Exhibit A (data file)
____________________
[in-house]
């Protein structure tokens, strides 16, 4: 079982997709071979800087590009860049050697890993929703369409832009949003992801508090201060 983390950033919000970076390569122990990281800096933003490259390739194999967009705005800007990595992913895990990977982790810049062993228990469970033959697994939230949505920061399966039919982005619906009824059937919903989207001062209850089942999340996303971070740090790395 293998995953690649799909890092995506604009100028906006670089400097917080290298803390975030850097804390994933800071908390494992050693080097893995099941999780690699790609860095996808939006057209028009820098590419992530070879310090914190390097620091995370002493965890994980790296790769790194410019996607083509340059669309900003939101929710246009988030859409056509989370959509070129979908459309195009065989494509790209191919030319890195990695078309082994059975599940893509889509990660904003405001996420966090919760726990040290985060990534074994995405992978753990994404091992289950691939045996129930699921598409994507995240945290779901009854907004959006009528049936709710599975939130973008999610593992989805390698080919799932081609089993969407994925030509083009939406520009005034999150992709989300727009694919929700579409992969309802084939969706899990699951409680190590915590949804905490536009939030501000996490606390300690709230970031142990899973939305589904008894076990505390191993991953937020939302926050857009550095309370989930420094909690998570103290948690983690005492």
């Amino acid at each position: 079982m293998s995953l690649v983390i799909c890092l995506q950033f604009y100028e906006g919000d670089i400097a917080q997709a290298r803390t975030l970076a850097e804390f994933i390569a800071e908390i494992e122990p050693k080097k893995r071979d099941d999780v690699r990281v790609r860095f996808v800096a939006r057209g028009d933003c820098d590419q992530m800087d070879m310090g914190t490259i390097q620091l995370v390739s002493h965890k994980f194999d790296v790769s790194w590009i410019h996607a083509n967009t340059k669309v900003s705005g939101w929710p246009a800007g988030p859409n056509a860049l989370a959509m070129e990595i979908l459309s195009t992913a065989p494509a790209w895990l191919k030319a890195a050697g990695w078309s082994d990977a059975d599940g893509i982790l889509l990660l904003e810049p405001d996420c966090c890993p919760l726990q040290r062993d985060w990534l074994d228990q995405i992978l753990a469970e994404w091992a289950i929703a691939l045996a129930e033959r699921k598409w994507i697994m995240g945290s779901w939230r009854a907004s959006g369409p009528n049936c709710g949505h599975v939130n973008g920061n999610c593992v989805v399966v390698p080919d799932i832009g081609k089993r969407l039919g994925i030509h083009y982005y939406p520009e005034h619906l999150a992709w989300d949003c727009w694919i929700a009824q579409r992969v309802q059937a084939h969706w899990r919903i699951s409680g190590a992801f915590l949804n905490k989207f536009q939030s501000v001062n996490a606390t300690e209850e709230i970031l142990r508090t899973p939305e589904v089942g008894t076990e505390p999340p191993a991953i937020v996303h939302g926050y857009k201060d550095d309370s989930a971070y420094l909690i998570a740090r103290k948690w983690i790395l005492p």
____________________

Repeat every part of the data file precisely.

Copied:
[in-house]
């Protein structure tokens, strides 16, 4: 079982997709071979800087590009860049050697890993929703369409832009949003992801508090201060 983390950033919000970076390569122990990281800096933003490259390739194999967009705005800007990595992913895990990977982790810049062993228990469970033959697994939230949505920061399966039919982005619906009824059937919903989207001062209850089942999340996303971070740090790395 293998995953690649799909890092995506604009100028906006670089400097917080290298803390975030850097804390994933800071908390494992050693080097893995099941999780690699790609860095996808939006057209028009820098590419992530070879310090914190390097620091995370002493965890994980790296790769790194410019996607083509340059669309900003939101929710246009988030859409056509989370959509070129979908459309195009065989494509790209191919030319890195990695078309082994059975599940893509889509990660904003405001996420966090919760726990040290985060990534074994995405992978753990994404091992289950691939045996129930699921598409994507995240945290779901009854907004959006009528049936709710599975939130973008999610593992989805390698080919799932081609089993969407994925030509083009939406520009005034999150992709989300727009694919929700579409992969309802084939969706899990699951409680190590915590949804905490536009939030501000996490606390300690709230970031142990899973939305589904008894076990505390191993991953937020939302926050857009550095309370989930420094909690998570103290948690983690005492």
């Amino acid at each position: 079982m293998s995953l690649v983390i799909c890092l995506q950033f604009y100028e906006g919000d670089i400097a917080q997709a290298r803390t975030l970076a850097e804390f994933i390569a800071e908390i494992e122990p050693k080097k893995r071979d099941d999780v690699r990281v790609r860095f996808v800096a939006r057209g028009d933003c820098d590419q992530m800087d070879m310090g914190t490259i390097q620091l995370v390739s002493h965890k994980f194999d790296v790769s790194w590009i410019h996607a083509n967009t340059k669309v900003s705005g939101w929710p246009a800007g988030p859409n056509a860049l989370a959509m070129e990595i979908l459309s195009t992913a065989p494509a790209w895990l191919k030319a890195a050697g990695w078309s082994d990977a059975d599940g893509i982790l889509l990660l904003e810049p405001d996420c966090c890993p919760l726990q040290r062993d985060w990534l074994d228990q995405i992978l753990a469970e994404w091992a289950i929703a691939l045996a129930e033959r699921k598409w994507i697994m995240g945290s779901w939230r009854a907004s959006g369409p009528n049936c709710g949505h599975v939130n973008g920061n999610c593992v989805v399966v390698p080919d799932i832009g081609k089993r969407l039919g994925i030509h083009y982005y939406p520009e005034h619906l999150a992709w989300d949003c727009w694919i929700a009824q579409r992969v309802q059937a084939h969706w899990r919903i699951s409680g190590a992801f915590l949804n905490k989207f536009q939030s501000v001062n996490a606390t300690e209850e709230i970031l142990r508090t899973p939305e589904v089942g008894t076990e505390p999340p191993a991953i937020v996303h939302g926050y857009k201060d550095d309370s989930a971070y420094l909690i998570a740090r103290k948690w983690i790395l005492p």